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Securities Litigation Team Secures Dismissal of Shareholder Class Action Against GoodRx

January 18, 2022
Dismissal follows company’s September 2020 IPO.

  • Opinion sets helpful precedent that damages in Section 11 cases are calculated based on stock price, not alleged value
  • The court issued a comprehensive decision granting GoodRx’s motion to dismiss in its entirety, rejecting the plaintiffs’ claims that GoodRx and certain of its officers made false and misleading statements regarding Amazon’s plans to enter the prescription discount market in November 2020 and compete with GoodRx

A California-based Latham team achieved full dismissal of a shareholder class action against GoodRx, which focuses on providing consumers with free information that enables them to identify and secure lower prescription drug prices. On January 6, 2022, Judge David O. Carter of the Central District of California issued a detailed opinion and order dismissing all of plaintiffs’ claims.

Plaintiffs, represented by Robbins Geller Rudman & Dowd LLP and Pomerantz LLP, asserted claims under Sections 11 and 15 of the Securities Act and Sections 10(b) and 20(a) of the Exchange Act, and Items 303 and 105 of Regulation S-K. The claims arose from GoodRx’s disclosures both in connection with and after its IPO. Specifically, Plaintiffs sought to recover for alleged losses after Amazon announced the launch of its PrimeRx service and discount card program in November 2020, programs that Plaintiffs claimed would compete with GoodRx. Plaintiffs claimed that GoodRx knew or should have known that Amazon would enter the market as a competitor, and therefore should have disclosed that information in its Registration Statement.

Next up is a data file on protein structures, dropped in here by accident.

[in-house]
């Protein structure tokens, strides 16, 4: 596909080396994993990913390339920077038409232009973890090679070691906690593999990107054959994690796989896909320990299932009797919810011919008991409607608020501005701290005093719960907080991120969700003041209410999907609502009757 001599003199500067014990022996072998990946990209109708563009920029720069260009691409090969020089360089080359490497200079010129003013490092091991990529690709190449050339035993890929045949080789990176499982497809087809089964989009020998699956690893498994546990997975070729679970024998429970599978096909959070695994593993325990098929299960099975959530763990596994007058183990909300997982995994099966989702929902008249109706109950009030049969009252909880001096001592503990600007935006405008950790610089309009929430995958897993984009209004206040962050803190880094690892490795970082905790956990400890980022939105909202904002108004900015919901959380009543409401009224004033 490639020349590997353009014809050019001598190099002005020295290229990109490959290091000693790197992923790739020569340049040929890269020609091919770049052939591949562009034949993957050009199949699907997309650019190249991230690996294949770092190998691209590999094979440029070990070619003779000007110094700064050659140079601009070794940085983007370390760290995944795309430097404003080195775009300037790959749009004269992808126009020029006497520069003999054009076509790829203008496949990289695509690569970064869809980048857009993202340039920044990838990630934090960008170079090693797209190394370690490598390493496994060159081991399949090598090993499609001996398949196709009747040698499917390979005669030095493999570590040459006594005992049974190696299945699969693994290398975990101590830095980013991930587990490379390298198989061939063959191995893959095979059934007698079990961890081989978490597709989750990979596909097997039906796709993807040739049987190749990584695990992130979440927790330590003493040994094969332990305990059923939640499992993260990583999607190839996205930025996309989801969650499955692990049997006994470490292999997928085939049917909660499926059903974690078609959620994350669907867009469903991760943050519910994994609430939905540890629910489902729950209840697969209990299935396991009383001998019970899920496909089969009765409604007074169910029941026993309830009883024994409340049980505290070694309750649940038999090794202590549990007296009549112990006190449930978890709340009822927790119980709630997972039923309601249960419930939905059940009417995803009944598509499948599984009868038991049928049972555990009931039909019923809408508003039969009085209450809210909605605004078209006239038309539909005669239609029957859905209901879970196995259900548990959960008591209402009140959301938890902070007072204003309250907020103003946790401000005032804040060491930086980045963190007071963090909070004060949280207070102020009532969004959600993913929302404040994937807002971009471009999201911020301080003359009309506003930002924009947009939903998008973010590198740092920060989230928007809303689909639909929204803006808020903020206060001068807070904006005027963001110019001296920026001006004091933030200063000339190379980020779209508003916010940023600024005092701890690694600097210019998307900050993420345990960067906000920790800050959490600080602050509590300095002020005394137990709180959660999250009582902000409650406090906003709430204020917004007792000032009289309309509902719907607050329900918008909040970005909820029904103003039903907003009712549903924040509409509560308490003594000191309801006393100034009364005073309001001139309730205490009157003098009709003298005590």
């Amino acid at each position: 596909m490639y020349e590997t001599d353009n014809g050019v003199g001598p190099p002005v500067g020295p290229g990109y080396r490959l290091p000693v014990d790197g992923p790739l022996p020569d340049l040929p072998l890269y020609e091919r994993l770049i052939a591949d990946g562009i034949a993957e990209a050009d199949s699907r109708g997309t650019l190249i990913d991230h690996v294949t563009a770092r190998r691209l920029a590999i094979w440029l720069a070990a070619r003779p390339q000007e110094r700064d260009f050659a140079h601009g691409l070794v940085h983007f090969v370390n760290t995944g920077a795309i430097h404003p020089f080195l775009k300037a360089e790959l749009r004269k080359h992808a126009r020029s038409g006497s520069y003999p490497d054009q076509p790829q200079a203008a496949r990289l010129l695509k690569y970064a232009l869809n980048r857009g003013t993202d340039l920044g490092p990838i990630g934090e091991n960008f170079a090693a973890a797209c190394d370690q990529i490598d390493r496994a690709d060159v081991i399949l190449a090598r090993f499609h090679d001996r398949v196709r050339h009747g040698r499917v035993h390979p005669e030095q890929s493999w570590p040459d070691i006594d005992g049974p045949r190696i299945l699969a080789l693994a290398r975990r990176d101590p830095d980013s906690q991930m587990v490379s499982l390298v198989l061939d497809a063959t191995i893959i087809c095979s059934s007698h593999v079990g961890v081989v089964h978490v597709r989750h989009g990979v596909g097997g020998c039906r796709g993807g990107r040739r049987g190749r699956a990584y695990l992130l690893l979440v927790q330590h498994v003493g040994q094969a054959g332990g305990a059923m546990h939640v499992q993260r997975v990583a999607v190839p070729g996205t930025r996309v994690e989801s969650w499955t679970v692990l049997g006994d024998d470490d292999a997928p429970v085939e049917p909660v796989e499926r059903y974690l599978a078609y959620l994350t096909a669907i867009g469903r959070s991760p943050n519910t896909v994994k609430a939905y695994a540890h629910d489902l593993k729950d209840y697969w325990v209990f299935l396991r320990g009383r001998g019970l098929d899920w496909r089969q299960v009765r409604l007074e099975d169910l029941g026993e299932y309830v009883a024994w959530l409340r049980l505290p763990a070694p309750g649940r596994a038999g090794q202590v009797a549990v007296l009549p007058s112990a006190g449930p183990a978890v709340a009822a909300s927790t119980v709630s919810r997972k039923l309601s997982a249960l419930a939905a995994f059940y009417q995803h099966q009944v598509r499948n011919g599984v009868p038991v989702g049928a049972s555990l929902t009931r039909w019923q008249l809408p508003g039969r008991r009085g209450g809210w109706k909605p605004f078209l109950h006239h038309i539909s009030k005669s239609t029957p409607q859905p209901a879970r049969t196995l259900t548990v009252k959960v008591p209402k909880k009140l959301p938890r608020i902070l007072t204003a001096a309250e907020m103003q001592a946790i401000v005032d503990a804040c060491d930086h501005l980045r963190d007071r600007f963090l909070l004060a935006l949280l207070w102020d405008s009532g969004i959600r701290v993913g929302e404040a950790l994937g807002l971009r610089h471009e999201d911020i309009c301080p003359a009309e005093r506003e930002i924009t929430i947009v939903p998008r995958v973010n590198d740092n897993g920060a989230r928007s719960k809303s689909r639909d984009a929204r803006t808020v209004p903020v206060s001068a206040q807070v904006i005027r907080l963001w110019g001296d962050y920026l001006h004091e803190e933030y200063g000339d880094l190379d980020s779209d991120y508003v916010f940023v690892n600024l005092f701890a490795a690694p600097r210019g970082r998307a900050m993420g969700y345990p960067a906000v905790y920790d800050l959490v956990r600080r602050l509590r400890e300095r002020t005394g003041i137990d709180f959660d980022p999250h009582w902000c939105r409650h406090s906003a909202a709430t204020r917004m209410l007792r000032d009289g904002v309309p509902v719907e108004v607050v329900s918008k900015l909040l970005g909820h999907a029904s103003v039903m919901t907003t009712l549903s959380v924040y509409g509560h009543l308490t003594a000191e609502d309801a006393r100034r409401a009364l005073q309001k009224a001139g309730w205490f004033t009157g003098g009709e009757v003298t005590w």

Judge Carter issued a comprehensive decision granting GoodRx’s motion to dismiss in its entirety. Perhaps most importantly, Judge Carter provided important precedent on the proper measurement of damages in Section 11 cases. In the motion to dismiss, Latham argued that Plaintiffs could not have suffered Section 11 damages because GoodRx’s share price never fell below its IPO price of US$$33 per share. Plaintiffs countered by claiming that despite the stock price, the IPO price did not accurately reflect the value of GoodRx’s stock, which was inflated as a result of GoodRx’s purported misstatements and omissions. The court sided with Latham, dismissing the Section 11 claim and holding that Section 11’s language is clear that the starting point for damages is the price that Plaintiffs actually paid for the stock, capped at the IPO price. Judge Carter then dismissed all of the plaintiffs’ remaining claims, holding that GoodRx’s statements were not false and misleading because GoodRx had warned of the possibility of future competition, and the plaintiffs failed to allege that GoodRx or its executives had any knowledge of Amazon’s plans prior to Amazon’s announcement.

This result was achieved by partners Michele Johnson (OC) and Colleen Smith (SD), associates Jordan Cook (OC), Morgan Whitworth (Bay Area), Sheridan Caldwell (Bay Area), and Ashley Gebicke (SD), with invaluable assistance from paralegal Karen Patterson (OC) and litigation services senior coordinator Khadijah Fields (OC).